This article is from Dick Eastman’s Online Genealogy Newsletter, a blog I receive nearly every day. Occasionally he deviates from genealogy with other important news such as the article below. Everyone should take the time to read it.
FBI Wants to Read Facebook, Gmail, Skype Messages, and More
I admit to being a bit of a privacy nut, but this proposal really bothers me. What do you think?
The Federal Bureau of Investigation (FBI) recently proposed a change in the U.S. law related to wiretapping. If passed, the change would allow government monitoring of Facebook, Skype, and some email services. The idea is to change the Communications Assistance for Law Enforcement Act (CALEA), which currently doesn’t give investigators the right to monitor and intercept communications. The proposed new law forces telecommunications providers to set up their services in a way to allow wiretapping by the FBI and other unnamed government agencies.
You can read more on Wikipedia at http://en.wikipedia.org/wiki/Communications_Assistance_for_Law_Enforcement_Act and on Slate.com at http://goo.gl/MWEpu. A quick search on Google will find dozens more articles about the proposed legislation.
Skype is being especially targeted as it is a difficult product for the Feds to wiretap. Unlike normal telephone calls, all Skype conversations are encrypted. Calls from one Skype user to another Skype user remain encrypted through the Internet. When a Skype user calls a regular telephone (an extra-cost option), the call is encrypted from the Skype user to the point where the call enters the old-fashioned telephone network. It is decrypted at that point and then travels to the other person’s telephone as a normal telephone call. Even worse (from the Fed’s viewpoint), Skype uses a distributed, peer-to-peer network with no central point at which the Feds can insert a wiretap “probe.”
Add that to the biggest-ever domestic surveillance data complex, to be completed in Utah in 2013, and you have spying capabilities that were previously unbelievable. The NSA is constructing a datacenter in Utah that some people believe will be storing yottabytes of surveillance data.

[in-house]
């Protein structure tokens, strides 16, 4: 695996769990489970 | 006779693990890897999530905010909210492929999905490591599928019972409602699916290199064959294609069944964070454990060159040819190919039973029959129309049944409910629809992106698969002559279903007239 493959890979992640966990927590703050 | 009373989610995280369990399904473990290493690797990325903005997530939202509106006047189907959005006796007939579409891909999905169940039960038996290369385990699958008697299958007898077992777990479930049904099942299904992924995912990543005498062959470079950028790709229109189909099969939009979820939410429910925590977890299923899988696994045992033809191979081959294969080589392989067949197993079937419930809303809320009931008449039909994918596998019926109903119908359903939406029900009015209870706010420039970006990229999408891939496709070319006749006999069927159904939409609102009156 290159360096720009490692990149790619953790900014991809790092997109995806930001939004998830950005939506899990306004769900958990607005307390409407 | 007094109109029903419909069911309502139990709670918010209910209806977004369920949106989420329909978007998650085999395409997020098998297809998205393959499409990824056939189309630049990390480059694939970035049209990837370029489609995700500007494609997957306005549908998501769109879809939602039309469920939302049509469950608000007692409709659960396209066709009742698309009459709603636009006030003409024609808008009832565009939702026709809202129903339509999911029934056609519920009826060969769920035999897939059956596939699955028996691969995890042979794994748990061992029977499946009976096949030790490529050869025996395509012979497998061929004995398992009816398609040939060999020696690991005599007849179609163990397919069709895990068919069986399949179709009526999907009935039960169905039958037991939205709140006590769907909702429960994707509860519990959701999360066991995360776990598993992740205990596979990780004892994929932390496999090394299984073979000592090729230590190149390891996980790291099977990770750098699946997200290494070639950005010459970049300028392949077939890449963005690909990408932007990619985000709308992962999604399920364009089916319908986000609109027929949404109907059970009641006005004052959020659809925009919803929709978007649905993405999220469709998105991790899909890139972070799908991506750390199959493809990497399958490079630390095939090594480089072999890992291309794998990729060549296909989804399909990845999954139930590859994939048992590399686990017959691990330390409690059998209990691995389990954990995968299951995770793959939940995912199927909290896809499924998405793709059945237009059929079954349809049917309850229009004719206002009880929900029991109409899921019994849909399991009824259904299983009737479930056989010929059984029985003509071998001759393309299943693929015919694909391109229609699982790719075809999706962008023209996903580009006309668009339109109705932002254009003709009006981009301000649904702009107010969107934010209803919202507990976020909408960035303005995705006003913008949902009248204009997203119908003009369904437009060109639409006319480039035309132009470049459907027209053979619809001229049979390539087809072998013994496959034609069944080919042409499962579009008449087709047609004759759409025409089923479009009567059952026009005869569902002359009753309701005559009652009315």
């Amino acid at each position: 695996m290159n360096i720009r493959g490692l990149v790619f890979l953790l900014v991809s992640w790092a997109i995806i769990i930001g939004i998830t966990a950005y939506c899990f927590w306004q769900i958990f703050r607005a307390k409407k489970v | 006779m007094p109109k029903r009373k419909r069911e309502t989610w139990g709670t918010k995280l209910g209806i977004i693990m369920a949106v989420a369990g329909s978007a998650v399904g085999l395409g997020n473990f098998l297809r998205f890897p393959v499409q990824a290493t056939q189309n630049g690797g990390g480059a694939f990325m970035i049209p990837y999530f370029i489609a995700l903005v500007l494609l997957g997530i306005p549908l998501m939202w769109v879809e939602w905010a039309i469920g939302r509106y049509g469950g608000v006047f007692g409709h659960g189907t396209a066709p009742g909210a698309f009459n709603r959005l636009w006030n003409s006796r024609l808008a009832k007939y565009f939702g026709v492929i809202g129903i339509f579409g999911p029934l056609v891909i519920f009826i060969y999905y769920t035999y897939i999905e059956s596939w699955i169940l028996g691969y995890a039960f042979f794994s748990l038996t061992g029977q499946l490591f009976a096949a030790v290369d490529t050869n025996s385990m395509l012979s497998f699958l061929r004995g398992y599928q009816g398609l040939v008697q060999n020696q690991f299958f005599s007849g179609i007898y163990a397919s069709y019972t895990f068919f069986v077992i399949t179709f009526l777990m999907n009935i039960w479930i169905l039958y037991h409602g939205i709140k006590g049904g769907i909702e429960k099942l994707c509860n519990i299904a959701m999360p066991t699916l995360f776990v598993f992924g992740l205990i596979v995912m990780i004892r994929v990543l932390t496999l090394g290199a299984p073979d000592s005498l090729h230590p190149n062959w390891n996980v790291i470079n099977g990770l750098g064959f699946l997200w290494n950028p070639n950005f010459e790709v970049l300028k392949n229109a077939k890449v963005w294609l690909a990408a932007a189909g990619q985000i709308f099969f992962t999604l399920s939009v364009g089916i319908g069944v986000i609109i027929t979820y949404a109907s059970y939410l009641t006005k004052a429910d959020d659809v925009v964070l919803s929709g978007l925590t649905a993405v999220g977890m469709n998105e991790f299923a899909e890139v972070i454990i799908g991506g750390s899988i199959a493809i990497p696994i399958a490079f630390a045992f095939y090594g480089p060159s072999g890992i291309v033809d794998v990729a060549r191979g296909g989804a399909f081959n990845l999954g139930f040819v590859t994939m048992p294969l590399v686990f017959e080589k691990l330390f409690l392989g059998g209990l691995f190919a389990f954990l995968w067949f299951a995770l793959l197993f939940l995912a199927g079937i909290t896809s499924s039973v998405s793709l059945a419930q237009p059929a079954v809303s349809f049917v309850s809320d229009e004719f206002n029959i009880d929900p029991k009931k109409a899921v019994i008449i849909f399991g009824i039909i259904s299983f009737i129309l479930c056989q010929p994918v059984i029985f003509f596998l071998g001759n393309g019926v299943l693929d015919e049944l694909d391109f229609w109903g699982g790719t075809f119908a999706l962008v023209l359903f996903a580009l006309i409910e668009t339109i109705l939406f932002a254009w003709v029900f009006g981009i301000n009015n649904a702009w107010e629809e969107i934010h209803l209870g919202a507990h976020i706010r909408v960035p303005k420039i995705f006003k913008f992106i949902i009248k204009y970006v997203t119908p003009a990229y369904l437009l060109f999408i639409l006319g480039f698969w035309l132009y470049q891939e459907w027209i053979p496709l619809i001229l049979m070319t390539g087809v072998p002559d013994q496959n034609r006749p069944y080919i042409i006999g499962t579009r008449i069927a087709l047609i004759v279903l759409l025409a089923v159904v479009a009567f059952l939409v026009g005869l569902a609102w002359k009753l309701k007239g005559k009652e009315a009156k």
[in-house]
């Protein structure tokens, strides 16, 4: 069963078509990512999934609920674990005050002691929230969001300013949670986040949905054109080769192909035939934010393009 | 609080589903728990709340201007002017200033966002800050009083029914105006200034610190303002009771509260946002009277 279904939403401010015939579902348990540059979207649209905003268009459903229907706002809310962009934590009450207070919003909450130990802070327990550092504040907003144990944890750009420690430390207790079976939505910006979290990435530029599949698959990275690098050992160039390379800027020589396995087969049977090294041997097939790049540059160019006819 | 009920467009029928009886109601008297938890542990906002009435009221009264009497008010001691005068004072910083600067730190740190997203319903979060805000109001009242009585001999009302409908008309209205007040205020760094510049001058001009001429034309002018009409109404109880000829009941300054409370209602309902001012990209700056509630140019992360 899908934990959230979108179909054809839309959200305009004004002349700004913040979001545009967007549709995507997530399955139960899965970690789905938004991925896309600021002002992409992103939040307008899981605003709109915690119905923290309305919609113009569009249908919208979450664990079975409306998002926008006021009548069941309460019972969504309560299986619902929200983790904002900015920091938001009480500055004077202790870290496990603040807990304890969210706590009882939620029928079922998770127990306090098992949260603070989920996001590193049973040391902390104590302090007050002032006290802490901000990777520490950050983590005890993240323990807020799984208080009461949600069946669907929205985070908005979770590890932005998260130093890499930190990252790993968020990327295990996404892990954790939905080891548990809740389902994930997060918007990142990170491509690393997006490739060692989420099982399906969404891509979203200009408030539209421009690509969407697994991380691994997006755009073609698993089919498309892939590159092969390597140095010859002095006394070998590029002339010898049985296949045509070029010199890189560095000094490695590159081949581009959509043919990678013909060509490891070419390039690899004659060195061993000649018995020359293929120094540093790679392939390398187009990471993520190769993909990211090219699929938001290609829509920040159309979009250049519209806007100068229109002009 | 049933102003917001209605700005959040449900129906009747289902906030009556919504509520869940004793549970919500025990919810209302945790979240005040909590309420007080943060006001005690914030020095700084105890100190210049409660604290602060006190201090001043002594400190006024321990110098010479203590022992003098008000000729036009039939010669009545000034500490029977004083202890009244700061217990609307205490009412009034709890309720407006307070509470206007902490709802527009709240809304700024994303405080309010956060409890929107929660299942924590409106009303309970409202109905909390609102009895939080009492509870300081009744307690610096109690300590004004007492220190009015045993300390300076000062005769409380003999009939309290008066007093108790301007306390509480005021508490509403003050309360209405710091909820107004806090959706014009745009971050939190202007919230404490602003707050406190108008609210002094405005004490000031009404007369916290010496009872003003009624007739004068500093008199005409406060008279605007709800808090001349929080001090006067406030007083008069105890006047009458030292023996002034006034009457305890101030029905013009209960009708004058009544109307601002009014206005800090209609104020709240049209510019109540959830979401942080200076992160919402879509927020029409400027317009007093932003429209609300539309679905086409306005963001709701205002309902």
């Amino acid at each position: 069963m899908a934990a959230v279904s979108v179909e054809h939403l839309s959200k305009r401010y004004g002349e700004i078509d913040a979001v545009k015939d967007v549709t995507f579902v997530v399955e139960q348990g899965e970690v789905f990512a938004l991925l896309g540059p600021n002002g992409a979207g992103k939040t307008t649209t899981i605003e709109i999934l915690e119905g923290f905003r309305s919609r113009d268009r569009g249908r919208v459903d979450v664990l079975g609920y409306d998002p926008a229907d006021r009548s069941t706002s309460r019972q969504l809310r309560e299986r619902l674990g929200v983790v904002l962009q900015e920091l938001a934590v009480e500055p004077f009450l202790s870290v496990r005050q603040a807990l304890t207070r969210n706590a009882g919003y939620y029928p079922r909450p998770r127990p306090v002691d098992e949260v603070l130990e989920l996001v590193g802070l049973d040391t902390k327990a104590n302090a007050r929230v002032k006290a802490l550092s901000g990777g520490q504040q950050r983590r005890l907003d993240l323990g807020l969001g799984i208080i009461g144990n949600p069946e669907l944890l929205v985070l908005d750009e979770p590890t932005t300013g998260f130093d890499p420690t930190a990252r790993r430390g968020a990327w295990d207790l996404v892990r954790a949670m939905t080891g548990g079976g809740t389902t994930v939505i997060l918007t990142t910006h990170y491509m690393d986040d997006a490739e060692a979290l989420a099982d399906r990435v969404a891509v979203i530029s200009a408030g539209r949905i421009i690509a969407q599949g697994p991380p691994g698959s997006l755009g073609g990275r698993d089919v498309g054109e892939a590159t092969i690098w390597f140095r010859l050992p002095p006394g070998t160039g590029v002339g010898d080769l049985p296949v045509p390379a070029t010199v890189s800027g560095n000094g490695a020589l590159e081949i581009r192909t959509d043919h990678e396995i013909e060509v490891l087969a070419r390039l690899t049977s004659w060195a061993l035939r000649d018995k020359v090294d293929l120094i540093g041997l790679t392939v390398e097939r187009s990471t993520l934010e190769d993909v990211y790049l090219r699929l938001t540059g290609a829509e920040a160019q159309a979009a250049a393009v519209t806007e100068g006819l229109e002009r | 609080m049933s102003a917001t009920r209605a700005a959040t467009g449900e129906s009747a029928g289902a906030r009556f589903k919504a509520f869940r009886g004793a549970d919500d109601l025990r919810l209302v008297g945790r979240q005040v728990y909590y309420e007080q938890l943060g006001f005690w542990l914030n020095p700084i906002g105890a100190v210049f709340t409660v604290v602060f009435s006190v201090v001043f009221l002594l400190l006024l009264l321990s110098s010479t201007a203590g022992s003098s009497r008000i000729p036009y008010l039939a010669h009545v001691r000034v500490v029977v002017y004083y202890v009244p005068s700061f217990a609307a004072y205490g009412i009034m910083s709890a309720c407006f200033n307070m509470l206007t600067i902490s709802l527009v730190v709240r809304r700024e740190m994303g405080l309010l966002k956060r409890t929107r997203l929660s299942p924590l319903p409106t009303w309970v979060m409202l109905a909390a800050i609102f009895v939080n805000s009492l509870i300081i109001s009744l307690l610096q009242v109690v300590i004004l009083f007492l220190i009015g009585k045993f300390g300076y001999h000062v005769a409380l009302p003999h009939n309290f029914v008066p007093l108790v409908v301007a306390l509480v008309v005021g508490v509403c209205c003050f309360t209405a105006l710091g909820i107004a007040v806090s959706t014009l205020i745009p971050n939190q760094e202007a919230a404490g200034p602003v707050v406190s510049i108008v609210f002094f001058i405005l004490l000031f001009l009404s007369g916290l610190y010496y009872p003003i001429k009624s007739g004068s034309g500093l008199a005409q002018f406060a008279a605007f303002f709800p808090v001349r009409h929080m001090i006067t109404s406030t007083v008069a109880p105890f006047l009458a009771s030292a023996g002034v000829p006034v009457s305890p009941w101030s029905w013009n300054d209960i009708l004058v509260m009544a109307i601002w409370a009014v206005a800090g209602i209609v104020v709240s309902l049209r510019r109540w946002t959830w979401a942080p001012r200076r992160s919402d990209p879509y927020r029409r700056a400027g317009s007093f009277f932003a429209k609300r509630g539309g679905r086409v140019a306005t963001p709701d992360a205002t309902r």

What is a yottabyte? I’m glad you asked. There are a thousand gigabytes in a terabyte, a thousand terabytes in a petabyte, a thousand petabytes in an exabyte, a thousand exabytes in a zettabyte, and a thousand zettabytes in a yottabyte. In other words, a yottabyte is 1,000,000,000,000,000 gigabytes.
NOTE: The claim of yottabytes of storage is an estimate by several people outside the NSA. The NSA isn’t saying what the storage will be, nor is the agency revealing any other facts about the new center’s capabilities.
“Domestic surveillance” is a euphemism for the government spying on every person in the United States. That’s right: the government wants to know about everything you and I do. The huge new data center will presumably collect copies of every email you and I ever send or receive, every charge on our credit cards, a record of every phone call we make or receive, and probably the capability to record those calls as well.
George Orwell was right! He was only off on the year.
The new data center is so invasive that it makes the illegal personal groping by the Transportation Security Administration (TSA) look like child’s play. Even worse, the new center is simply an ADDITIONAL data center, probably the biggest of all. However, NSA, the FBI, and probably some other agencies already have had a number of similar data centers in operation for several years. These previous data centers probably will continue in operation, even after the Utah center goes live.
What can you and I do to stop this huge invasion of privacy and what some people call an unconstitutional act? Obviously, we need to call or write our legislators and the White House. However, I suspect even that is not enough. The FBI, NSA, and other agencies have a history of getting what they want – with or without legislative approval.
By the way, I suspect the NSA already knows you are reading this article.